Climate change affecting Maine waters is bad for fish and anglers alike
By Bob Mallard
At the end of September, when most waters I fish in Maine closed to fishing for the season, it was apparent that what I had just seen was no fluke. In fact, it now appears to be a clear and undeniable trend.
As has been the case the last five years or so, September fishing for lake-run landlocked salmon and brook trout was underwhelming, to say the least.
I spent the last five days of the fishing season camped at Lily Bay State Park with some friends. We used it as a base camp for fishing the lower Roach River. While we caught fish, and some good ones, the fishing was nothing like it has been in the past. To put it bluntly, it was pretty disappointing.
After setting up camp, we headed to the river for a couple of hours of fishing before settling in for the night. Although when I stepped into the water on Sept. 26, it didn’t feel cold. When I dipped my hand in, it actually felt warm. A quick temperature check showed the water to be 62 degrees, notably warmer than it should have been for that time of year.
There was a time, and not that long ago, when I would venture to the Roach River on Sept. 1 and immediately get into fish. By the 15th, the fishing was in full swing, and by the last week of the month it would be lights out. Ten-fish days were common, and 20-plus-fish days by no means rare.
In many cases, I’d stop fishing because I was tired of catching fish, not tired of not catching fish.
The same situation played out on the lower Dead River, only it was the end of October and there was still a month of fishing left. Again, the water was oddly warm, mid-50s, and the fall-run fish were not there in the numbers or size they should have been for that time of year. An area where the fish spawn was devoid of redds, while less than a decade ago I could count 10 or more being guarded by large trout and salmon.
Closer to home, the Kennebec River from Wyman Dam to below Abnaki Dam in Madison produced another marginal fall fishing season. It never really happened above Abnaki as the season closed before the fish got active or the fall blue-winged olive hatch took off.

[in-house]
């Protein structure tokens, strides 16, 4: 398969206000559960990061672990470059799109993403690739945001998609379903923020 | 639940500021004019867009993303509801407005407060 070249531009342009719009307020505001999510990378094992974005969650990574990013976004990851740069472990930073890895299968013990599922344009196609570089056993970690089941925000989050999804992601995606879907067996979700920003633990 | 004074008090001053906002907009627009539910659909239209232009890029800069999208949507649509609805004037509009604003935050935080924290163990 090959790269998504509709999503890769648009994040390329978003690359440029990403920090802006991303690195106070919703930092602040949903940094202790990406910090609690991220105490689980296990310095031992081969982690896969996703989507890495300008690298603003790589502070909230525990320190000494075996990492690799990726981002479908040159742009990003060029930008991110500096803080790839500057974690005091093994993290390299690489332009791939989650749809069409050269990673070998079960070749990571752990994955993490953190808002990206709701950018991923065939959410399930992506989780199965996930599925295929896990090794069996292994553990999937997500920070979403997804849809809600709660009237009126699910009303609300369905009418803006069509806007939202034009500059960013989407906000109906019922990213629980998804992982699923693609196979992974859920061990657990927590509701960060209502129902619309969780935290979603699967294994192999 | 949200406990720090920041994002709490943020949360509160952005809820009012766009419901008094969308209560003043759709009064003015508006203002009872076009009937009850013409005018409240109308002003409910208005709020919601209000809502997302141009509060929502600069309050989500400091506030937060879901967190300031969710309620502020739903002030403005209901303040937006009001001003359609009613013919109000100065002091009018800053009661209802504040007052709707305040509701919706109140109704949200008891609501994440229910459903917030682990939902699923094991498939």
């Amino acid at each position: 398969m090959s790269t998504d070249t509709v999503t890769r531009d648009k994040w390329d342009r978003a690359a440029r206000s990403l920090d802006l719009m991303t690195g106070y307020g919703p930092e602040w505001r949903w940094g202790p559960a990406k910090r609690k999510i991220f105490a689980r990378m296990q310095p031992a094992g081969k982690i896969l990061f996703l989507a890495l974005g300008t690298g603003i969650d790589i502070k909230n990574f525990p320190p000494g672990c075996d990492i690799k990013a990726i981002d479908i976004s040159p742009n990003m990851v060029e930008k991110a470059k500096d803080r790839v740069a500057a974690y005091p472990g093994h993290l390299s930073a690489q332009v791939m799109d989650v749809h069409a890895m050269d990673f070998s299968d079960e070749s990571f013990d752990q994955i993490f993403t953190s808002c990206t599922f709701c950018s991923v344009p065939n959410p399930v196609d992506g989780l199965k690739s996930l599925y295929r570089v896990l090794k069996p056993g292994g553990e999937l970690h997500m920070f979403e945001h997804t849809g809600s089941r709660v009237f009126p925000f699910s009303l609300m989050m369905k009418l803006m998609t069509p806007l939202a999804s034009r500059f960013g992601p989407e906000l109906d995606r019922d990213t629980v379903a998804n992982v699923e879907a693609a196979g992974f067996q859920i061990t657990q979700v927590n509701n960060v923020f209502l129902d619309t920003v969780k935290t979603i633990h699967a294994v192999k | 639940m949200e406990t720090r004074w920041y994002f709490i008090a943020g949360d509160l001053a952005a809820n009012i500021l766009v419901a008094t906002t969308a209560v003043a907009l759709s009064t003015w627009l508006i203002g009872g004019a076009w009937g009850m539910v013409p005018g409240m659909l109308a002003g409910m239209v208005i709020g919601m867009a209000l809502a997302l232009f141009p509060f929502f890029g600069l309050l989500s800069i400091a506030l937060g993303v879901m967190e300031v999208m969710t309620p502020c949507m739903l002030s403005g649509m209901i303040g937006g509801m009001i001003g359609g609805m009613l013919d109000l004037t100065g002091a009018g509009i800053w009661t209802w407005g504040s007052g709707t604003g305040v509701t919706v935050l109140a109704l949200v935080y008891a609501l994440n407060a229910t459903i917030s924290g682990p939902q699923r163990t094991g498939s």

Below Abnaki, I didn’t start getting into fish — beyond freshly stocked ones — until mid-November, and the BWO hatch never really happened.
For years, October was my favorite time to fish the middle Kennebec. I’d float the Solon stretch weekly, and wade Bingham equally frequently. It was about as reliable as a fishery got, with predictable hatches and active fish.
It seems as though everything has shifted out a few weeks, with both high water temperatures and poor hatches throughout the month.
To be clear, while fall fishing is pushing out, spring fishing is pulling in. Twenty years ago, when I first opened Kennebec River Outfitters, I told my customers to show up between June 5 and June 15 to take advantage of the spring mayfly hatches on the middle Kennebec River. By the time I closed the doors five years ago or so, I was telling folks to be here by Memorial Day or risk missing the hatches.
Ice-out and hatches on ponds are coming earlier as well. A decade or so ago, it was not unusual to encounter ice in remote ponds in mid and even late May. Today, many ponds are ice free prior to Mother’s Day.
The once late May black quill hatch is now happening in mid-May. And the early June ants and beetles are now showing up around Memorial Day.
Early springs and late falls are resulting in longer and deeper summers. While salmonids can survey some level of warm water for a period of time, how warm and for how long is the question.
And while species can adapt to changes in the environment, it’s a race against time and if things happen too fast, the result is often extirpation.
In addition to what is dangerously warm water for salmonids, we are also experiencing summer and fall droughts. Small streams are going intermittently, big rivers are recording record low flows, critically important spawning streams are running low, and lake levels are retreating beyond boat launches and docks. This is bad for fish.
At some point in the not-so-distant future, the Maine Department of Inland Fisheries and Wildlife is going to have to respond to the changes in Maine’s seasons and the new extremes — chronic warm and low water. This will mean looking at temporary fishing closures during high-stress periods as is being done in Montana, Idaho and Yellowstone National Park to protect our wild native fish.